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The UK based outfit SPYGENIUS are about to unleash a mammoth double album, Man On The Sea (July 10). A set of seventeen brand new tracks that are warm, and energetic, enjoyable and unashamedly entertaining. This four-piece are intense, a three way collision of R.E.M, Tom Petty and the Beach Boys. With enough talent onboard to bring a unique charm to everything they do. At times, treading the boards of folk rock, power pop, and psychedelic dream pop, all with a very distinctive charm.
Following on from the banging Pacéphale, Man On The Sea wastes absolutely no time letting loose. “Another True Story” opens with a sea shanti before exploding into a world of exploration. A definite winning start, that segues into “Albion”, a more restrained approach, with plenty of drama attached and a very chilled sound. “If You Go A-Roving” is simply infectious. With brash, chiming guitars that float along a cloud of sublime voices. The vocals are powerful, direct but appealing, which carry through to the theme of “Salaud Days”. A brisk pace, and more melody per square inch than most of modern releases.
That focus on melody is important as all the factors of the four piece mesh perfectly, blending. Shown fully on the latest single “Cafe Emery Hill”, is bouncy, and energetic. With that definitive style that is so far removed from most British outfits, though the vocal lines of Peter Watts are wholly English, along the lines of Mike Scott but set against a sound this is authentically Stateside.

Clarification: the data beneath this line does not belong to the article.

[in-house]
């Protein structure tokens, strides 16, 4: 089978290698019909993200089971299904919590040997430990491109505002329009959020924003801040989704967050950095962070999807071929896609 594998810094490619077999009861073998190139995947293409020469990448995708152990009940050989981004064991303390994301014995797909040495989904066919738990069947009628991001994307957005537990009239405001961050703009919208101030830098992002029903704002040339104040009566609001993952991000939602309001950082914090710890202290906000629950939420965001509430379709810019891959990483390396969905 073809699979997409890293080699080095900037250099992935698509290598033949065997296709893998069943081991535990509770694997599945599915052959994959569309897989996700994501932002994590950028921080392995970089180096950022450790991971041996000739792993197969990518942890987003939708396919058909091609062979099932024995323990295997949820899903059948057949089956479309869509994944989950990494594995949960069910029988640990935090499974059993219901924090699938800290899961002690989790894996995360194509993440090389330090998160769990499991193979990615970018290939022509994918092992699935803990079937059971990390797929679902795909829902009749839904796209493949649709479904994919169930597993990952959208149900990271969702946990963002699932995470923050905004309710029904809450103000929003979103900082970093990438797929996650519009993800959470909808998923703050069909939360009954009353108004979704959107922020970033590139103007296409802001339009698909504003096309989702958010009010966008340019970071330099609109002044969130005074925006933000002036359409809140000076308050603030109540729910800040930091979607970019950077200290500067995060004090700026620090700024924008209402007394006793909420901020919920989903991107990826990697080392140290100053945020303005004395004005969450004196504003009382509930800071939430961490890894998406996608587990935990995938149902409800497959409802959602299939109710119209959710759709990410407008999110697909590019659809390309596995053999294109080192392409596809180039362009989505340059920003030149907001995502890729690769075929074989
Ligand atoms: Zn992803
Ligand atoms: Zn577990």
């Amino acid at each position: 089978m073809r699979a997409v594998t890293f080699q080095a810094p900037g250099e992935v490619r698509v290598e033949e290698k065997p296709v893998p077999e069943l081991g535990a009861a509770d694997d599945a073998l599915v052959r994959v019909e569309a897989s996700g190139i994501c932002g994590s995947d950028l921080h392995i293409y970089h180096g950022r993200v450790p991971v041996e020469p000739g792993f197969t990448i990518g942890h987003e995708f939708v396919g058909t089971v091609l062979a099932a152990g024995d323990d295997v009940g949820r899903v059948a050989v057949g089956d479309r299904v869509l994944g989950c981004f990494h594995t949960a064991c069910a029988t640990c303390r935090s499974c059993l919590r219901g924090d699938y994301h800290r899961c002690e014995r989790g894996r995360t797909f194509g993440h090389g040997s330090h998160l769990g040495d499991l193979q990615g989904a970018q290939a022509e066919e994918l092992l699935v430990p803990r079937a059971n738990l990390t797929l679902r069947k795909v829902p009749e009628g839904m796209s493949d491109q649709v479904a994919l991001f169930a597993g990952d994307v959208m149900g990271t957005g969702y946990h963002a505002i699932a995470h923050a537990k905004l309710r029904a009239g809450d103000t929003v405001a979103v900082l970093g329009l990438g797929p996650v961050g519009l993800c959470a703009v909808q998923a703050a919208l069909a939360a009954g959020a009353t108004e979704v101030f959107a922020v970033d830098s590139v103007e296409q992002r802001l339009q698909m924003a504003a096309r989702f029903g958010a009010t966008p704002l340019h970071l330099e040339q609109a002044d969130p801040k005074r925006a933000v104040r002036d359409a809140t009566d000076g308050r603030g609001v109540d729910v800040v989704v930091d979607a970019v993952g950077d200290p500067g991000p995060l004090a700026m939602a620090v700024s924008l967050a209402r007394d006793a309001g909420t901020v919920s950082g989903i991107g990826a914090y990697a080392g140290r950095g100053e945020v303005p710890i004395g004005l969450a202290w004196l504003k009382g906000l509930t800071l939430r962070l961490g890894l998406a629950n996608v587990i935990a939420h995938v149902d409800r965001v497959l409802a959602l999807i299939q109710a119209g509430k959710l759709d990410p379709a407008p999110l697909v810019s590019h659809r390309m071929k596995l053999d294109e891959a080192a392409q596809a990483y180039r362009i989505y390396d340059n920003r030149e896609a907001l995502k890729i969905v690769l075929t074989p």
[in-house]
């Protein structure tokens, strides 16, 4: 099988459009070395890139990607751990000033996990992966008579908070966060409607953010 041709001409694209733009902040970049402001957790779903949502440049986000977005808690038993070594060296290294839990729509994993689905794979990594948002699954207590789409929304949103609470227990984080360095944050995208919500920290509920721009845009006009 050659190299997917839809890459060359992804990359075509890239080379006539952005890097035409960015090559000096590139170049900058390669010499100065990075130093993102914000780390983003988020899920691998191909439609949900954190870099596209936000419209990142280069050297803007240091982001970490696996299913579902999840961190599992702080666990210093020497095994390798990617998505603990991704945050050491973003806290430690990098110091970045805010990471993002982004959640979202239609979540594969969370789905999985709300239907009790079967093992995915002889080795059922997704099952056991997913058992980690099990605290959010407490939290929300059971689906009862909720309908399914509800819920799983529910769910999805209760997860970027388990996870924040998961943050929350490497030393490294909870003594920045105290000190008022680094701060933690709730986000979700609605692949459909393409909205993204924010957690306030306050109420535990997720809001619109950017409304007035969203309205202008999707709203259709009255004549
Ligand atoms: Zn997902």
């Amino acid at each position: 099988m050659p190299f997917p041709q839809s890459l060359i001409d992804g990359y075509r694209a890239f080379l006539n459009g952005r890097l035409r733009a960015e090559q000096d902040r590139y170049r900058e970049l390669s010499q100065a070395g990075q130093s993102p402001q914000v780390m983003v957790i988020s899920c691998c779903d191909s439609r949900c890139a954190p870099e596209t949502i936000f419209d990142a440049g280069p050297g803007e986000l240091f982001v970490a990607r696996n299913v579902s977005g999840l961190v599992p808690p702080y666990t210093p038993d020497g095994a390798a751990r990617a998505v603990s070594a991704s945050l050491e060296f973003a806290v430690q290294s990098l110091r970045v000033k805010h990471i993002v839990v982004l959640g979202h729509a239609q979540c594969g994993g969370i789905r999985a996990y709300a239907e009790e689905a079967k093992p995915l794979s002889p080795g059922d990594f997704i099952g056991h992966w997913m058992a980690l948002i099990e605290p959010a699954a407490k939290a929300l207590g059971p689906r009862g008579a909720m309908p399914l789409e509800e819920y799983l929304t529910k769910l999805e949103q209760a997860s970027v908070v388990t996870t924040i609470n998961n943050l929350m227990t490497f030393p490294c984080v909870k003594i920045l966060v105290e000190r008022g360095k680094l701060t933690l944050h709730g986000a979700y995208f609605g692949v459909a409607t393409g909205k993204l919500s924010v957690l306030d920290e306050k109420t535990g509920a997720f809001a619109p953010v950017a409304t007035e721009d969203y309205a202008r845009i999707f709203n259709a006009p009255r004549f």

Things return to connect with earlier sounds on “Don’t Blame It On Your Mother”. Not as light as you may think, infact one of the more serious takes on the album. The band slips into an Americana framework with “Midnight Bandola”, which echoes of early-seventies Stones. SPYGENIUS’ first lick from the album, “Spite”, was a double edged single, giving a view into the album and donating to the Matthew Seligman Tribute Fund. “Spite” is a blistering cracker, wrote, and sung by bassist Ruth Rogers, it rolls with wry vocals and a wall of melodic guitars. “Windy” pulls back into the conceptual momentum of the album. Revealing more of that self-discovery message which subtly runs through Man On The Sea. Which leads to the finale, “Remember Me When I Was Good”. A whistled, ukulele piece akin to *George Formby before becoming more 21st century, with a heartfelt poignancy that sticks in your senses.
This album is long, but it is not boring, nor dragged out with filler. Man On The Sea is a beautiful piece of work that blends together effortlessly, experimenting with sounds and nailing an idea spectacularly well.
Another True Story
If You Go A-Roving
Cafe Emery Hill
Green Eyed Monster
In A Garden
Don’t Blame It On Your Mother
Watch Your Back
Remember Me When I Was Good